4. Notes

1. Prepare small volumes (5 mL) of stain on a weekly (more often if needed) basis for more consistent results. This also eliminates problems of disposing of large volumes of old uranyl acetate stain. Check with your local environmental health and safety office for appropriate local regulations for disposal of uranyl acetate and other chemical wastes generated in the laboratory.

2. The correct pH for Reynolds's lead citrate is 12. The cause of incorrect pH in preparing lead citrate is the use of NaOH pellets to prepare a 1 N NaOH solution instead of using a commercially produced, carbonate free 1 N NaOH solution. It is not possible to weigh NaOH pellets accurately due to their size and hygroscopic nature.

3. Lead citrate reacts with CO2 in the atmosphere to form lead carbonate precipitate, which appears as electron dense deposits on the grid. Every effort should be made to reduce the formation of lead carbonate by avoiding CO2 contamination. Spreading fresh pellets of NaOH around the Parafilm in the Petri dish helps to absorb CO2. Because NaOH is very hygroscopic, it is better to buy small bottles (100 g/bottle) of NaOH to insure that the reagent is dry.

4. Grids should be kept wet throughout the staining process and only allowed to dry after all staining is complete.

References

1. Spurr, A. R. (1969) A low-viscosity epoxy resin embedding medium for electron microscopy. J. Ultrastruct. Res. 26, 31-43.

2. Reynolds, E. S. (1963) The use of lead citrate at high pH as an electron-opaque stain in electron microscopy. J. Cell Biol. 17, 208-212.

3. Marinozzi, V. (1961) Silver impregnation of ultrathin sections for electron microscopy. J. Biophys. Biochem. Cytol. 9, 121-133.

4. Hayat, M. A. (1975) Positive Staining for Electron Microscopy, Van Nostrand Reinhold Co., New York.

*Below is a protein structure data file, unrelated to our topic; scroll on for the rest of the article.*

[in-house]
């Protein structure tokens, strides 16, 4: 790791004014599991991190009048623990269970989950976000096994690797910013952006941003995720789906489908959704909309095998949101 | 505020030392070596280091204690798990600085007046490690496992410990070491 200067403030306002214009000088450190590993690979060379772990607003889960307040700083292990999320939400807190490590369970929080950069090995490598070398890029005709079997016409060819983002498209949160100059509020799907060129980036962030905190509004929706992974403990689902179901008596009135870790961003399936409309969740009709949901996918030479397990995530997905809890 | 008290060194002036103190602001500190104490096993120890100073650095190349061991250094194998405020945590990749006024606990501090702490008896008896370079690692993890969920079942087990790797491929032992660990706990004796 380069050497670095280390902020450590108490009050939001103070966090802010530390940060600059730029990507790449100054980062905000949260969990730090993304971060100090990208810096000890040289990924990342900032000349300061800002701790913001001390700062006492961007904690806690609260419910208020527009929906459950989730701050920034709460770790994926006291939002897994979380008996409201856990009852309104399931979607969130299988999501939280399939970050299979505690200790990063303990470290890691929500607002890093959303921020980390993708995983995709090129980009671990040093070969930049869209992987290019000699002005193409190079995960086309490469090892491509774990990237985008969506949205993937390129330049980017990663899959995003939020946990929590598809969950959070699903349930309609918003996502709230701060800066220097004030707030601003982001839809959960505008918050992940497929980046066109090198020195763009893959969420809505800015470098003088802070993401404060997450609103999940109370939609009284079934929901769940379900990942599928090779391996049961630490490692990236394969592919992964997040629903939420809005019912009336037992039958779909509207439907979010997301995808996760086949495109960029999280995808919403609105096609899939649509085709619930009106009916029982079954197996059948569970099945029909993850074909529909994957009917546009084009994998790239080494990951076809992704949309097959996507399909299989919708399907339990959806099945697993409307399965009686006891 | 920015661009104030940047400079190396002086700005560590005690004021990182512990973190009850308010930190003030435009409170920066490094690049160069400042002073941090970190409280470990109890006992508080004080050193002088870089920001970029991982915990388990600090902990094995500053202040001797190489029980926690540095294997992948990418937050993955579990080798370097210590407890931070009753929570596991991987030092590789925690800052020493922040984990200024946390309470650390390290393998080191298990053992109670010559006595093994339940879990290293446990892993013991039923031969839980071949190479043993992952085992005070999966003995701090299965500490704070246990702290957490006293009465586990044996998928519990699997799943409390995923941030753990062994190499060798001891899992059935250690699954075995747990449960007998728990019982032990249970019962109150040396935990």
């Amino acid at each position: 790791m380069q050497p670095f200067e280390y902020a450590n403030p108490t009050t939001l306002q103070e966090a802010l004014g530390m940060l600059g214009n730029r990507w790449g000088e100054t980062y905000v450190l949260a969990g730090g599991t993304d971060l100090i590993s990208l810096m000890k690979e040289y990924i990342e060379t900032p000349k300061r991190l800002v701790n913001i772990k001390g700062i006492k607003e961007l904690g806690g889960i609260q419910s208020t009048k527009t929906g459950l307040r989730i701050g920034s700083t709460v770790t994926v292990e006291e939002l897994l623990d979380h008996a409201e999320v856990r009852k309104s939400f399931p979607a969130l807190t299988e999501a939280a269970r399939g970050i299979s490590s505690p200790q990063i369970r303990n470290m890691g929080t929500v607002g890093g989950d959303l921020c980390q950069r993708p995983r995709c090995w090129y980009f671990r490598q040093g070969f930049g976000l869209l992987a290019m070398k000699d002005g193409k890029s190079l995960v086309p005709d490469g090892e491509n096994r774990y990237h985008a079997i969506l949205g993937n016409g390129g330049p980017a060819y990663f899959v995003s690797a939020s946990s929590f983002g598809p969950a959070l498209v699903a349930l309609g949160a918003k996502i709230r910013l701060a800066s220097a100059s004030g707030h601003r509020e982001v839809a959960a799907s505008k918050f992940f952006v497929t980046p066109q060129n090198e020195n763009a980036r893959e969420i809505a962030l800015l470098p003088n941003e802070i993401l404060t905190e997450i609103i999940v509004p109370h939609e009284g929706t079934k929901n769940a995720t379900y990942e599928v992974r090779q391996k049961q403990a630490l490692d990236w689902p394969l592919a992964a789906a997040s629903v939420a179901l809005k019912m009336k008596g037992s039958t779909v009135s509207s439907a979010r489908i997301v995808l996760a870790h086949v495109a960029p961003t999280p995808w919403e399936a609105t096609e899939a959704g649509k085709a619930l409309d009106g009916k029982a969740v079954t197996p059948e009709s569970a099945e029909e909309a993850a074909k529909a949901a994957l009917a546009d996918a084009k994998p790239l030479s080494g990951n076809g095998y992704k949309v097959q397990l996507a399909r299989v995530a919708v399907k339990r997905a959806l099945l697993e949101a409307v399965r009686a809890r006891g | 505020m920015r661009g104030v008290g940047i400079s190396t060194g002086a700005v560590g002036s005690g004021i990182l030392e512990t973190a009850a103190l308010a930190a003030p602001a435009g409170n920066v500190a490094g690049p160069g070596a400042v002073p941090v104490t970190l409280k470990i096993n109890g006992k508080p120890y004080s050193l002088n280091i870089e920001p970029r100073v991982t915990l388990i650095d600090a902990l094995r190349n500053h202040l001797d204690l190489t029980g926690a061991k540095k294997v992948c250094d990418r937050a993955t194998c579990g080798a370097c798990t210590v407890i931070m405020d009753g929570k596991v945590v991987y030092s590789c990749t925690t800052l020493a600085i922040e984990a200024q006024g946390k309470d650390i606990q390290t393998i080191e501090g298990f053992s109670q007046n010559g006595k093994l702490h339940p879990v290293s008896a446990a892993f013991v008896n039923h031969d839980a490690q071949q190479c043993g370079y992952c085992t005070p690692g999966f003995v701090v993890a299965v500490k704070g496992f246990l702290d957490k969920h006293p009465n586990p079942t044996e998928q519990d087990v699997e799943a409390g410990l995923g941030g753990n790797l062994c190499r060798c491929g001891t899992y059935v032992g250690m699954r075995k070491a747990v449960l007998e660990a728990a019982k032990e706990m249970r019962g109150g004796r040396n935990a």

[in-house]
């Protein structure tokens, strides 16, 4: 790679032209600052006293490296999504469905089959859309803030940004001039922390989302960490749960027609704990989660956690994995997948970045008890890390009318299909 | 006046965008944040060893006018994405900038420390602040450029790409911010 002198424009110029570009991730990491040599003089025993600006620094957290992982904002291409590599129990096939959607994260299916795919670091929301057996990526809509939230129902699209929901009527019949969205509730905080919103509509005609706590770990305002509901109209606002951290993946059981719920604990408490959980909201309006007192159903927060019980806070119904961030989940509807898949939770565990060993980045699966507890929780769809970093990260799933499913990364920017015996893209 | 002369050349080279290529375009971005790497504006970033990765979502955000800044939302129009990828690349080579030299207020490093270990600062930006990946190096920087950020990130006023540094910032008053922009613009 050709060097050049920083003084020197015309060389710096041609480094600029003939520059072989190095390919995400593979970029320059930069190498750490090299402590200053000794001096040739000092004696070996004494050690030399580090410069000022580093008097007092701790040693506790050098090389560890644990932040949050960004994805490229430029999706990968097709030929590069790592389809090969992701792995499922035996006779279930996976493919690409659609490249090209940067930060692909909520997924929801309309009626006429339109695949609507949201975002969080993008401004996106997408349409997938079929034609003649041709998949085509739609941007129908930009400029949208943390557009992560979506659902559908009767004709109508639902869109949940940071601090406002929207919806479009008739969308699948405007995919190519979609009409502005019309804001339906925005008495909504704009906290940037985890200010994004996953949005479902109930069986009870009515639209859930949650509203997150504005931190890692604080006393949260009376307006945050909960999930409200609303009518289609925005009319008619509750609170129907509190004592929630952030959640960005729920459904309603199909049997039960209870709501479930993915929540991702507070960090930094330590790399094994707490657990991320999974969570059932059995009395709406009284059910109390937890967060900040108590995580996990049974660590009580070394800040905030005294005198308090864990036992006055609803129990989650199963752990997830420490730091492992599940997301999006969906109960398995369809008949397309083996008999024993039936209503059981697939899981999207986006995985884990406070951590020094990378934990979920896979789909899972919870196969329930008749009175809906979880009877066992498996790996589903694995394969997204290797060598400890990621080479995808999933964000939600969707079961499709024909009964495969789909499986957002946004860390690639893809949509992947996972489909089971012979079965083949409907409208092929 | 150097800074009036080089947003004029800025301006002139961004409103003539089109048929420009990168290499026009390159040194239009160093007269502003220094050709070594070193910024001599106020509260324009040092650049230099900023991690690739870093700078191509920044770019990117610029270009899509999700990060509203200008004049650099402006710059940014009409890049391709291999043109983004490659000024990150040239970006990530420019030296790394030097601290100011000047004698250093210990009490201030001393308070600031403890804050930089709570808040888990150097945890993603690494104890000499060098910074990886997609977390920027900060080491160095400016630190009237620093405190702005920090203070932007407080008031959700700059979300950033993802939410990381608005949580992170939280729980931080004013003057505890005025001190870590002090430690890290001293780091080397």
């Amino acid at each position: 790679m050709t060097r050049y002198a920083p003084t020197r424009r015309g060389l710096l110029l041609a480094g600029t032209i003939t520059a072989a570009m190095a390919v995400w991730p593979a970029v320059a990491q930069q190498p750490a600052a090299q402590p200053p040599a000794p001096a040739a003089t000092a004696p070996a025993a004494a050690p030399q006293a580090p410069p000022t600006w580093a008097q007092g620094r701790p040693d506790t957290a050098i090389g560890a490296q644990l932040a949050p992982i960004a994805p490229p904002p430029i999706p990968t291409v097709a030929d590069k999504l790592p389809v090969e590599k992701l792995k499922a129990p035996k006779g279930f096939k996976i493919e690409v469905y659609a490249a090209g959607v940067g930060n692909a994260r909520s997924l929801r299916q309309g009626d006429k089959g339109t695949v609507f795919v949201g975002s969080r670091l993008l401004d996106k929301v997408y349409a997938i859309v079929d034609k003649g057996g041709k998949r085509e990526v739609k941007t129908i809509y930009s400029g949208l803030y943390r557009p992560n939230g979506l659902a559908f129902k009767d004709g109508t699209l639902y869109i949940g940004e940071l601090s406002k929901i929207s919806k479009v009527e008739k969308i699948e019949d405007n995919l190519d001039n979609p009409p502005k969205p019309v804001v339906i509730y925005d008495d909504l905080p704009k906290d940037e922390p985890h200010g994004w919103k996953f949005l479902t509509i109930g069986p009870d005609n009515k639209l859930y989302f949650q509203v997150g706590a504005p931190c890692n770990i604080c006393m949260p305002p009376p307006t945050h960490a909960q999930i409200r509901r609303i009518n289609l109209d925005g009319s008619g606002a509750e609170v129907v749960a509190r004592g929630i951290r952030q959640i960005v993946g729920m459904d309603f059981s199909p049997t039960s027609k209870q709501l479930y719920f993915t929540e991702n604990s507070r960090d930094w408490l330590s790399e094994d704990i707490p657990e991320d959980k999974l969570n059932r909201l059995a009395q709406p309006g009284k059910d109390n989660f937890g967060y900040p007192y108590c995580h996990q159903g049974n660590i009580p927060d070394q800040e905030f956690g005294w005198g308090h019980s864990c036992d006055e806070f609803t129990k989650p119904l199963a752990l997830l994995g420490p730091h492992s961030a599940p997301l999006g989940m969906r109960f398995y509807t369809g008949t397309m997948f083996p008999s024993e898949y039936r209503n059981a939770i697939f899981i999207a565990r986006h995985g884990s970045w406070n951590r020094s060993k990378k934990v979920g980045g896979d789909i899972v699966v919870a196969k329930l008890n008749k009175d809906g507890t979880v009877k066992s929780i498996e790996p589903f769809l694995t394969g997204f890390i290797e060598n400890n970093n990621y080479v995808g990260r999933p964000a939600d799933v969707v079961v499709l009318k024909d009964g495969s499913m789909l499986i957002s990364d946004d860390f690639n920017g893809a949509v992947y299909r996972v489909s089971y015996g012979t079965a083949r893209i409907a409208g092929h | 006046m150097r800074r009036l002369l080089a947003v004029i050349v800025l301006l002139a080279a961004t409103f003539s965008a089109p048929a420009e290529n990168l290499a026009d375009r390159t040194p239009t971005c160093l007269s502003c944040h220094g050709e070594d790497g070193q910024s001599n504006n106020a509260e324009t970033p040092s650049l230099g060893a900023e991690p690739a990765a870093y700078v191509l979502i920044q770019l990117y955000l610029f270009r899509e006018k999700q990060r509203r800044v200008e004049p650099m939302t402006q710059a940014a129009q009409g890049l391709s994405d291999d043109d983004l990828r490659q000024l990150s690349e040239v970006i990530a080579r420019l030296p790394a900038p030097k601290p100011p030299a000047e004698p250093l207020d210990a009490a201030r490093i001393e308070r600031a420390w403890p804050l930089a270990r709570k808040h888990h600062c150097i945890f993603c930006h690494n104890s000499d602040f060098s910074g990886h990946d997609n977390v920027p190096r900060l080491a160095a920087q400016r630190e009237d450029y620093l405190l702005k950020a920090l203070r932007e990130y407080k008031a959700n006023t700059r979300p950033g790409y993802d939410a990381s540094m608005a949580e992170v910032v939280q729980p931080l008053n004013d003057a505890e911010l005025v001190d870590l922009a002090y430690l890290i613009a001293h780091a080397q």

5. Luft, J. H. (1961) Improvements in epoxy resin embedding methods. J. Biophys. Biochem. Cytol. 9, 409-414.

6. Mollenhauer, H. H. (1964) Plastic embedding mixtures for use in electron microscopy. Stain Technol. 39, 111-114.

7. Daddow, L. Y. M. (1983) A double lead stain method for enhancing contrast of ultrathin sections in electron microscopy: a modified multiple staining technique. J. Microsc. (Oxford) 129, 147-153.

8. Bell, M. (1988) Artifacts in staining procedures, in Artifacts in Biological Electron Microscopy (Crang, R. F. E. and Klomparens, K. L. eds.), Plenum Press, New York, pp. 81-106.

9. Maunsbach, A. B. and Afzelius, B. A. (1999) Biomedical Electron Microscopy: Illustrated Methods and Interpretations, Academic Press, New York.

10. Chien, K., Van de Velde, R. L., Heusser, R. C., Shiroishi, H., and Cohen, A. H. (1994) A rapid phosphotungstic acid staining method on ultra-thin sections. Proc. Ann. MSA Meeting 52, 318-319.

11. Mollenhauer, H. H. (1974) Poststaining sections for electron microscopy. Stain Technol. 49, 305-308.

12. Mollenhauer, H. H. (1975) Poststaining sections for electron microscopy: an alternate procedure. Stain Technol. 50, 292.

13. Avery, S. W. and Ellis, E. A. (1978) Methods for removing uranyl acetate precipitate from ultrathin sections. Stain Technol. 53, 137-140.

14. Kuo, J. (1980) A simple method for removing stain precipitates from biological sections for transmission electron microscopy. J. Microsc. (Oxford) 120,221-224.

15. Kuo, J. and Husca, G. L. (1980) Removing stain precipitates from biological ultrathin sections. Micron 11, 501-502.

16. Kuo, J., Husca, G. L., and Lucas, L. N. D. (1981) Forming and removing stain precipitates on ultrathin sections. Stain Technol. 56, 199-204.

17. Mollenhauer, H. H. and Morre, D. J. (1978) Contamination on thin sections, cause and elimination. Proc. Ninth Internat. Congress on Electron Microscopy, vol. II, 78-79. Toronto.

18. Ellis, E. A. and Anthony, D. W. (1979) A method for removing precipitate from ultrathin sections resulting from glutaraldehyde-osmium tetroxide fixation. Stain Technol. 54, 282-285.

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Responses

  • gebre
    What is contamination of precipitate?
    3 years ago
  • anssi
    How to contaminate a precipitate?
    3 years ago
  • ruth martinez
    Why there is precipitation after staining?
    3 years ago
  • gorbadoc
    What causes uranyl acetate precipitation in electron microscopy?
    2 years ago
  • mildred
    What is precipitate contaminants?
    8 months ago
  • DIAMANTE ROMANI
    How to know that microscope stain is contaminated?
    4 months ago
  • klaudia
    How to wash glassware for preparing uranyl acetate and lead stains?
    4 months ago
  • kaj
    How to remove stain precipitates from sections?
    11 days ago